1. Keep good notes. Every place a character visits, every snippet of constructed language your alien speaks, every rule for magic or technobabble espoused by a professor, write it down. Make a backup, too. I often scan my notes from real paper into my computer, and often email the scanned version to myself. That is a bit excessive, but it means wherever I am, whenever I write, I can access my notes and drawings when needed. Furthermore, you can always make notes when you're not writing. On the bus, see a car crash, and think "hot robot jesus on a plate, that would be an awesome scene for my spy novel!". Jot it down in a notebook, maybe sketch the wreckage. Just because you're writing about the unreal doesn't mean the real world cannot and should not inspire you.

2. Keep things not imperative to the plot vague. If you're writing with the express purpose of making a world, not a self contained story, but something to be fleshed out over multiple stories (with multiple bits of overpriced merchandise), don't go too much into detail about places that don't need it, so that you can change your mind about it at a later date. If your space captain makes reference to "Venusian Rocket Dogs", leave it at that, unless you need to. All we know about venus is that there are rocket dogs on it. That means in the sequel, he can come to Venus and you can go into detail about the deadly rocket cats there, too.

3. I'm a proponent of the so called "tiers of canon" theory. If you're writing in a shared universe with a long history, be aware what is canon now, may not be canon later. Let's use the Warcraft series as an example. Warcraft is principally known for its videogames, but is an increasingly large media empire with books, RPG supplements, comics and more. The further removed from the creator or more respected writers, the less gravitas it has when compared to a conflicting source. If a RPG supplement written in 2003 is compared to a  quest in a game released in 2004, the game beats the RPG supplement, but THAT quest is beat by a book released in 2008. It helps you stomach retcons much better. Some continuities, such as Star Wars, has the "Extended Universe" policy, ultimately, the 6 movies are the law, and the EU is a swirling, chaotic mass of Lovecraftian plasma, which occasionally throws out an important tidbit of information that later gets devoured by another one of its slimy spawn.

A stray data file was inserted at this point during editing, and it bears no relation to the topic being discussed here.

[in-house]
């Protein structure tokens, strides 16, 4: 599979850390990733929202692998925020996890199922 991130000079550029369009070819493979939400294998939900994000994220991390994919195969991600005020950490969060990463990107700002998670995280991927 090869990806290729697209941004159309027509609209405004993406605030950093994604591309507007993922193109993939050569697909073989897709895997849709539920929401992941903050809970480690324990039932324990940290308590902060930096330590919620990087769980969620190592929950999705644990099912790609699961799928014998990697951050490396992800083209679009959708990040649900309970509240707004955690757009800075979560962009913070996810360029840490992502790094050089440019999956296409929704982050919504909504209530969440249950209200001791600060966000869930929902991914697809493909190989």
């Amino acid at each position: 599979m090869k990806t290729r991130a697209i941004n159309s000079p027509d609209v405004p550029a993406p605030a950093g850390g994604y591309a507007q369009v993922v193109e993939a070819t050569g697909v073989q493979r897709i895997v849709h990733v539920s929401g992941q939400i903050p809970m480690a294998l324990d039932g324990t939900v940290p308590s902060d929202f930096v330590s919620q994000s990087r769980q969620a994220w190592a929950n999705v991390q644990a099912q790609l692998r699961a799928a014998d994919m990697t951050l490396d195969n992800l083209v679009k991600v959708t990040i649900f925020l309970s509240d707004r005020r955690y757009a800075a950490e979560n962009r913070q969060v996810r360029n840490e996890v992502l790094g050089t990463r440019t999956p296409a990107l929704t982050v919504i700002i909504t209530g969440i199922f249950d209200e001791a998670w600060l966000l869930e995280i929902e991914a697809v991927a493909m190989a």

A word to the wise- if you become a successful author, figure out how to spot a fan that will call you on a retcon and have him silenced. Preferrably with shuriken.

A brief introduction.

Salutations and welcome, so called true believers, to the inaugural post in my blog. The purpose of this blog, is to, basically, help other young writers (While I am aiming this at the 12-18 bracket, so to speak, that does not exclude any older, first time writers, or anyone else) like myself learn about the writing process, especially when it applies to Speculative Fiction, and, most importantly, how much of a goddamn sadistic, arduous, and, at times, bizarrely erotic process getting your book published is. Trust me, I understand. A few months ago you cracked open the best goddamn book in your life, and afterwords, poured your heart and soul into 300 or 400 or 500 pages of, what you believe, is pure, unadulterated awesome. That's great... but that's only the first step. There's editing, getting an agent, making solicitations, finding the right house, hammering out royalties, and, perhaps the most important step... schmoozing. A word to the wise- learn Yiddish. It helps immensely in any form of mass media.

A little bit about myself, and where my work stands. I am currently about 400 pages into my novel, which I am currently estimating will peter out at around 500 pages. It is... a typical (read: ripped from Tolkien) fantasy world with hard science fiction jammed down its throat. The project, "Paradigm Lost" began when I was eleven, about five years ago, and snowballed into the current pseudo-renaissance novel I have now. In my spare time, I am currently crafting multiple languages for the world in which it is set, a roleplaying system, and, recently, a system of measurements and set of laws governing the use of magic. Note, however, this is NOT necessary for a first time writer to do, if anything, it has hurt me in some ways, detracting from the plot at times and necessitating heavy rewrites so that it doesn't sound like a seminar, and helped in others, making the inner workings of the world far more concrete.

I am also in the planning stages of a superhero universe- how I intend to market it (either as a show, book, movie... I don't know) is up in the air, but it is far back in the planning stages.

In the coming days, I shall be giving other first time writers tips on constructing worlds, modifying our own worlds, crafting endearing characters, grasping the idea of "meta", and more. Stay tuned, same bat-blog, same bat-channel!